Fort Stewart commissary now offers fresher, natural and organic items
July 22, 2010
<b>FORT STEWART, Ga. </b>-With many Americans working toward living healthier lifestyles, which includes the food they eat, the commissary at Fort Stewart is now offering more organic and natural items, including produce, beef and seafood.
The commissary introduced a line of lean, natural beef, July 15. Natural beef, according to meat manager Paul Grubbs, comes from cattle that are fed a diet of natural grasses and grains and that are never given antibiotics or added growth hormones.
"We're finding more and more customers going the natural and healthy way (of eating)," said commissary manager Steve Young. "We're trying to meet all of the requests of our entire customer base."
To start, the commissary is offering 92-percent lean ground beef, eye round, rib eye and New York Strip. Young said that the commissary will begin carrying organic beef in the coming weeks.
One customer is very excited about the commissary's new offerings.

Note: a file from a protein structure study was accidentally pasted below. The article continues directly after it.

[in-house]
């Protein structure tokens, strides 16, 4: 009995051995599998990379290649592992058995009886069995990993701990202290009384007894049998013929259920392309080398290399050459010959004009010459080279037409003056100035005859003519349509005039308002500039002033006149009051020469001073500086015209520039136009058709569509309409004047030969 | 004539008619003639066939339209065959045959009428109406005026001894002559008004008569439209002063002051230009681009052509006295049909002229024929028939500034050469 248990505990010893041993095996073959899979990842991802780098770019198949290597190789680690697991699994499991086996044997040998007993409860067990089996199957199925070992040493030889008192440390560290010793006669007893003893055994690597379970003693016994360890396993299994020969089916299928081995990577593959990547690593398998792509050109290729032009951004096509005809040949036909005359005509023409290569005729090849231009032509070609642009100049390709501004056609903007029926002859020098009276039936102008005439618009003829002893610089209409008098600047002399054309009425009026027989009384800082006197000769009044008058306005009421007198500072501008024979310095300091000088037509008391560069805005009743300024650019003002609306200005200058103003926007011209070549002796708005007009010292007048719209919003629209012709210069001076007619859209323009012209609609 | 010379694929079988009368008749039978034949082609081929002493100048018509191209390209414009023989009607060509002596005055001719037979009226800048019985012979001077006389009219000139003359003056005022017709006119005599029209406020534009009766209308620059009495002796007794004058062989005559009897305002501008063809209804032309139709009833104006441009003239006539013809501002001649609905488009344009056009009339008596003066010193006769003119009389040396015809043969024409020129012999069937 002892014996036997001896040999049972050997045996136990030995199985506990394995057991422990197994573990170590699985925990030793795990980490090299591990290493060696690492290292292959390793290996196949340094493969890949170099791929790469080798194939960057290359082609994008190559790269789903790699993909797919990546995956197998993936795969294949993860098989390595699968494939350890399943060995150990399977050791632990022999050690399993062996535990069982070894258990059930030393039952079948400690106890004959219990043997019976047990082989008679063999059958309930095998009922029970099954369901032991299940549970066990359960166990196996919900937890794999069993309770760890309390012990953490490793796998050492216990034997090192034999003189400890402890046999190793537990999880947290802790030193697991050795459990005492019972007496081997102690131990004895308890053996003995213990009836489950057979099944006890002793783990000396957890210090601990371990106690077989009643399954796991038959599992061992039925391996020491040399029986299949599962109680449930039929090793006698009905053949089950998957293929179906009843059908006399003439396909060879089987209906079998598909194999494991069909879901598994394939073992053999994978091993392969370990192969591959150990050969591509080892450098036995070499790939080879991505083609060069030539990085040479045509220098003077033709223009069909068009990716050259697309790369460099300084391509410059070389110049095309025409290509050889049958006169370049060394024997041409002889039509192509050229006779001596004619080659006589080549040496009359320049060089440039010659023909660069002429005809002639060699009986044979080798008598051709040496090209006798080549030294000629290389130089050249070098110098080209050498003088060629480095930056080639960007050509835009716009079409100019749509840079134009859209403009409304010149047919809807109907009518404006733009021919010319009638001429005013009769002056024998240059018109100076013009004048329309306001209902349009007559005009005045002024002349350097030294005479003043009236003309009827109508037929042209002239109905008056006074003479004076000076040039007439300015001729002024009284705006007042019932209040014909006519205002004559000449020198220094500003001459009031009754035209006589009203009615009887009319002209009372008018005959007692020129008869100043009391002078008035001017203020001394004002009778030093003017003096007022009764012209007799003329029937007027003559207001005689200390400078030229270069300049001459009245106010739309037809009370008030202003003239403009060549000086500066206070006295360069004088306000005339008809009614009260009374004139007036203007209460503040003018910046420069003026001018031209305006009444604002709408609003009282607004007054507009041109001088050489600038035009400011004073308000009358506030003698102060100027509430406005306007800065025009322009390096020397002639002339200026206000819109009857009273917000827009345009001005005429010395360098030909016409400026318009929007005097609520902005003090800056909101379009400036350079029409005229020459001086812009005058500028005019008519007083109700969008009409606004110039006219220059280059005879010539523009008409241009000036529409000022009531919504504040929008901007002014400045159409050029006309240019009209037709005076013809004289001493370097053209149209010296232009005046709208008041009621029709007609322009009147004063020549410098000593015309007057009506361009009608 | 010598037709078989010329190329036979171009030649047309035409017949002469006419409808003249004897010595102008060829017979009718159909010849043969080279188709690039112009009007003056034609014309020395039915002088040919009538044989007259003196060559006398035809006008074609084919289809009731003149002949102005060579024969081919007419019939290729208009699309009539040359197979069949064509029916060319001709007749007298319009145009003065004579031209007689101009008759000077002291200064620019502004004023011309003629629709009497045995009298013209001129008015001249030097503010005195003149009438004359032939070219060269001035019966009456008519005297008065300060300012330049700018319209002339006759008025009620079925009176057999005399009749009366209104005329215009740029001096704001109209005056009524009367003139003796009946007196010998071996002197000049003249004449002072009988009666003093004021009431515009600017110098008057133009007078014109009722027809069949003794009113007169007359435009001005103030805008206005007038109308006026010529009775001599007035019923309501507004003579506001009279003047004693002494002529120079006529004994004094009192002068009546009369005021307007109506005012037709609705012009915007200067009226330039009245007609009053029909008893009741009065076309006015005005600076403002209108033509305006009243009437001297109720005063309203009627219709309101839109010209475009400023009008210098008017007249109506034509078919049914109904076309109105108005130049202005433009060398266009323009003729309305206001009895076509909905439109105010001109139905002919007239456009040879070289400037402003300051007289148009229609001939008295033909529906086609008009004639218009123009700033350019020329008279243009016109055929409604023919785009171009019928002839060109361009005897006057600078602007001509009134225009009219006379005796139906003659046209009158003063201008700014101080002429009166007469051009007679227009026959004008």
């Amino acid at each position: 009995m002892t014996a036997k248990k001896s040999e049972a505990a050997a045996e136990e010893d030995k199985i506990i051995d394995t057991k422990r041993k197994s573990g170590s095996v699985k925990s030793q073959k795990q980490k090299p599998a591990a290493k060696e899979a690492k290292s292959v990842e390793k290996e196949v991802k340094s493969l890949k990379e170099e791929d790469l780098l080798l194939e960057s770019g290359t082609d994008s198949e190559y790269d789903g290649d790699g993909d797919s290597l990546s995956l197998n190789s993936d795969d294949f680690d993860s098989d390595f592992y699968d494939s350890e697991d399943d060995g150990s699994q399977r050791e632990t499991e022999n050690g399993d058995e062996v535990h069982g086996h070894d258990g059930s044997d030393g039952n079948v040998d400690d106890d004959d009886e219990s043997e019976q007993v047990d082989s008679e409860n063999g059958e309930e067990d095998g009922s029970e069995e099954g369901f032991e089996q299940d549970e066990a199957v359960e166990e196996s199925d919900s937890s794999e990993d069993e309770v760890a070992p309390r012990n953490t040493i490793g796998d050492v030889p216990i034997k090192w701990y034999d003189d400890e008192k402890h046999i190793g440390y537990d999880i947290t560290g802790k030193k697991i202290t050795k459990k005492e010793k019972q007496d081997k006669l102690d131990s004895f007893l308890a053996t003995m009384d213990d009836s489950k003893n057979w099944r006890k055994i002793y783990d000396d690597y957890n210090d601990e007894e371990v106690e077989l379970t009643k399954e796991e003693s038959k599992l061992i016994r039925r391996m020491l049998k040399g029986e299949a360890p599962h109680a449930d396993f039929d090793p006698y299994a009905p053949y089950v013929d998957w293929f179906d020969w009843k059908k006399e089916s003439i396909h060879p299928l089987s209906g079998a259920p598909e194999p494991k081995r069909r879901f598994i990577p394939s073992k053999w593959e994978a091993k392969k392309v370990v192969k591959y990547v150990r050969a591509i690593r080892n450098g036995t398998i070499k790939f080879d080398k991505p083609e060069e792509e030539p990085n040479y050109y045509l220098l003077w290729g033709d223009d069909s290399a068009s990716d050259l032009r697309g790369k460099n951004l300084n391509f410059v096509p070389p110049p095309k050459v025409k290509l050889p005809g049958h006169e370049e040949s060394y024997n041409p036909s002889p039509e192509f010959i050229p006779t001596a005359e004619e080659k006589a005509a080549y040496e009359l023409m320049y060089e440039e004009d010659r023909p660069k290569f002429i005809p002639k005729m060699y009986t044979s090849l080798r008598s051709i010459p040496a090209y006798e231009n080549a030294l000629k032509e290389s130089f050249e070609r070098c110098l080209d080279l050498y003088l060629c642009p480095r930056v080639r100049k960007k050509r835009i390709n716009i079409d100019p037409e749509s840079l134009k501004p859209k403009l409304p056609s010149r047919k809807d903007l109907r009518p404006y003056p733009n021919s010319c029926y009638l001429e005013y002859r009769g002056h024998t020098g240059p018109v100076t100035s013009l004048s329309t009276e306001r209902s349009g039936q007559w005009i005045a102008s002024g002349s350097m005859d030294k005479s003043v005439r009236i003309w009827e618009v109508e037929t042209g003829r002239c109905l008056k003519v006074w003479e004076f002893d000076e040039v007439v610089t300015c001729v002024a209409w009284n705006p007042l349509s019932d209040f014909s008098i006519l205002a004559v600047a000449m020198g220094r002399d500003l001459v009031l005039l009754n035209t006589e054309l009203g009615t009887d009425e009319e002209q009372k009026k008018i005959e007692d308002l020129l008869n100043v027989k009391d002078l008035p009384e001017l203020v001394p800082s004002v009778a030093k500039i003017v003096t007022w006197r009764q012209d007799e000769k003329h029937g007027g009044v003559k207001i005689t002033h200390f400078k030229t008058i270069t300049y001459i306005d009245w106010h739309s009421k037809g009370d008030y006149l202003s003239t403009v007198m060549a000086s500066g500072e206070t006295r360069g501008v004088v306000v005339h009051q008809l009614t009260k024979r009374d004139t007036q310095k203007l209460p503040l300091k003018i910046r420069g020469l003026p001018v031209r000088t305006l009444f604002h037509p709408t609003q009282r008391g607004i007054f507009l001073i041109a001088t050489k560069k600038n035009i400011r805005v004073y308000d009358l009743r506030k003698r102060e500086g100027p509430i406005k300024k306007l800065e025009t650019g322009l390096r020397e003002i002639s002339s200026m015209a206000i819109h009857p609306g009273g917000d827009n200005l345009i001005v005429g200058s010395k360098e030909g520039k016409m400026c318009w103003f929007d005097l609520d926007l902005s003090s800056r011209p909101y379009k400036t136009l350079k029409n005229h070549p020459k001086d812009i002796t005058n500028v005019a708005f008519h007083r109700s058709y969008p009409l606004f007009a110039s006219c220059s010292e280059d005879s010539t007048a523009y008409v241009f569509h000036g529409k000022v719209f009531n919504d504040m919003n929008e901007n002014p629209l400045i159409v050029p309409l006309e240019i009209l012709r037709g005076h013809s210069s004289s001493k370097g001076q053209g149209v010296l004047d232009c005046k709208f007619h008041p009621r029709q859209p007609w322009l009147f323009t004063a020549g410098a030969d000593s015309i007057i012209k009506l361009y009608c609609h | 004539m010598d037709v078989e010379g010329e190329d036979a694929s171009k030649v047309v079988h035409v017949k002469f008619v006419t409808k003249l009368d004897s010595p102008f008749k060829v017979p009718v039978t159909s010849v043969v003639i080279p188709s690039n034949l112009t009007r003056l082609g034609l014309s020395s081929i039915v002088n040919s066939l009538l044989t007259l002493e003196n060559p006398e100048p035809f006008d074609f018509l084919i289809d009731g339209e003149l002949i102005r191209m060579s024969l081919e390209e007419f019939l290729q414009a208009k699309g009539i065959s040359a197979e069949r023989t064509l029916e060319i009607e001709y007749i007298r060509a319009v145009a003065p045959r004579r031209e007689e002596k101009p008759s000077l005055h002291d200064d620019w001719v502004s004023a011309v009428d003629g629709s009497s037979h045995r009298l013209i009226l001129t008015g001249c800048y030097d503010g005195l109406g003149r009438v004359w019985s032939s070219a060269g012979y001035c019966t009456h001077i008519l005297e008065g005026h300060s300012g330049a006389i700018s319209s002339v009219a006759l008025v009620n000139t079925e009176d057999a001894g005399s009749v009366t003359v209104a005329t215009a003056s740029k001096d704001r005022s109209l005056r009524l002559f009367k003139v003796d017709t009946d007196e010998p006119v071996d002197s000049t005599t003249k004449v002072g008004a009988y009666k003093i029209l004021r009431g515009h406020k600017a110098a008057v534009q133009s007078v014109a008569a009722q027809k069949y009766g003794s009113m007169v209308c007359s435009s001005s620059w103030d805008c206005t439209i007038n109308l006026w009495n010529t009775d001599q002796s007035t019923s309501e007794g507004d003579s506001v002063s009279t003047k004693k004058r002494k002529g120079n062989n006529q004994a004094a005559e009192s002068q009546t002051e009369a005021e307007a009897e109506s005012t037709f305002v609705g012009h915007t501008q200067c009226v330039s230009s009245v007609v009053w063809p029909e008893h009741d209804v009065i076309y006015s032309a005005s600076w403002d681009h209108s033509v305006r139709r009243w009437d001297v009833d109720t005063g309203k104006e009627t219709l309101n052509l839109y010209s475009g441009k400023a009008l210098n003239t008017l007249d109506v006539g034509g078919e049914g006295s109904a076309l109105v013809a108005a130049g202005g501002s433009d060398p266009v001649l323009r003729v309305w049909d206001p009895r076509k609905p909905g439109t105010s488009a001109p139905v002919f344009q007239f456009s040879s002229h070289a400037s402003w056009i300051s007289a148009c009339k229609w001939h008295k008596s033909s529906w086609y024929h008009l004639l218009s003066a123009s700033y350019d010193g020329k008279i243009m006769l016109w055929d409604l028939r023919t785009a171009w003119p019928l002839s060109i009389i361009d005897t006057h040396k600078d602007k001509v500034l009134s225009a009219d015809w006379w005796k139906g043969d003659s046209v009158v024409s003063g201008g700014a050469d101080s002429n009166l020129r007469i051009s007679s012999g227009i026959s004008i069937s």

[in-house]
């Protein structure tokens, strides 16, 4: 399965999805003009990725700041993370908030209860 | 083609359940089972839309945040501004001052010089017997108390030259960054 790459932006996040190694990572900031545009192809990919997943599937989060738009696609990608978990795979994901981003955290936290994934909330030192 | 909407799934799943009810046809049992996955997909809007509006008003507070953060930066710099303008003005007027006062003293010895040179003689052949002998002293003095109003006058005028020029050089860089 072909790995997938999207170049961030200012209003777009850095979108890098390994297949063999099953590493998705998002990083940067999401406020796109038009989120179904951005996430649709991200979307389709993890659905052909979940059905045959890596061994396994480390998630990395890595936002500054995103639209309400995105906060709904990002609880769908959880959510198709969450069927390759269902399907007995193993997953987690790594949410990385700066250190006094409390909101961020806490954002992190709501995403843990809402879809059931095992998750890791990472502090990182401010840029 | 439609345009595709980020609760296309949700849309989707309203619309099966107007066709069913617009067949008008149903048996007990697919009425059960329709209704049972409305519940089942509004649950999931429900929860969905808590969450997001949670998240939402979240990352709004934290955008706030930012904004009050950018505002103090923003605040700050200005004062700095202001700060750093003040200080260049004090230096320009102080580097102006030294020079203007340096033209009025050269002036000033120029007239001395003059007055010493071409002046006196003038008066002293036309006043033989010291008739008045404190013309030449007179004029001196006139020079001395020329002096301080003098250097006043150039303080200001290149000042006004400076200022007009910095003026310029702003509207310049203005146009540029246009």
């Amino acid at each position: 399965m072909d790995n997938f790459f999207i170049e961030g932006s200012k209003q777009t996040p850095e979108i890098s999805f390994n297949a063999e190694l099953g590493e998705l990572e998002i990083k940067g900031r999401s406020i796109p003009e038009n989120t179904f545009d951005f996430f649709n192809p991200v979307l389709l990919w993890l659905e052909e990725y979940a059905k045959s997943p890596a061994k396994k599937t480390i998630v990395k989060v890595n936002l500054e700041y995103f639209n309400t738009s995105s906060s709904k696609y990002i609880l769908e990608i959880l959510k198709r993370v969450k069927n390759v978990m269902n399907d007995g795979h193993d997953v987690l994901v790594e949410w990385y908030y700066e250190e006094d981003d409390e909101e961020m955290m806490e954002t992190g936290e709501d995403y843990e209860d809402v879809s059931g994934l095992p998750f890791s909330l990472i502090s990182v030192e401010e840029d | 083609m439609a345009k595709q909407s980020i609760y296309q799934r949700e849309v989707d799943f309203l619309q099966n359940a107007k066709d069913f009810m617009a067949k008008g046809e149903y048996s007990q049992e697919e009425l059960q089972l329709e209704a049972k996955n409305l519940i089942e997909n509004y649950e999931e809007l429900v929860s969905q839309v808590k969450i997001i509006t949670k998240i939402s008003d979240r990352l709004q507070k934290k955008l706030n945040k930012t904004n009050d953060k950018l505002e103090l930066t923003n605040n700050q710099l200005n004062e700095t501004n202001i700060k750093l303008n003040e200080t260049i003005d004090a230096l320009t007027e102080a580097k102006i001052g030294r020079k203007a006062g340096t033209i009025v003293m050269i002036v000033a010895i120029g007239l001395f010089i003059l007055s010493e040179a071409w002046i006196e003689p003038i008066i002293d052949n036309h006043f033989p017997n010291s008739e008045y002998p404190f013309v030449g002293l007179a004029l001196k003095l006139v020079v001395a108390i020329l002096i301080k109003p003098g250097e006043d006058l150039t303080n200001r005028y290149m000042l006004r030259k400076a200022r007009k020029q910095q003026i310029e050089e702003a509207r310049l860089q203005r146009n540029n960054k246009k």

"Now, you don't have to go to some fancy grocery story in a city; you can come to the commissary and get hormone-free meat," said Brig. Gen. Jeffrey Phillips, 3rd Infantry Division deputy commanding general-rear.
The commissary also started offering a variety of 14-15 fresh, never-frozen seafood items, including tuna, Mahi-Mahi, scallops and trout. Some of the seafood is from the U.S., but Young said that the seafood that comes from other counties is shipped live and then butchered in the U.S.
The senior commander was impressed with the quality of the fresh seafood.
"This is a good looking tuna steak. I can imagine myself cooking it on the grill," Brig. Gen. Phillips said. "When you press down on it, you can see that it's fresh."
The commissary also carries organic produce, including cauliflower, carrots, cucumbers, spinach, grapes, peppers, lettuce, celery, squash, zucchini, avocados, potatoes and arugula.
"This is a trial period; we went through and picked out our better-selling produce to see how they would sell [organic]," Young said. "We're trying to find out what our customers want by seeing what sells."
Young said the new products, on average, are 25 percent more expensive, but the range is 10-50 percent more.
Young added that the organic produce is selling very well, especially grapes, which have been selling out.
"We're just trying to meet the healthy needs of our customers," Young said.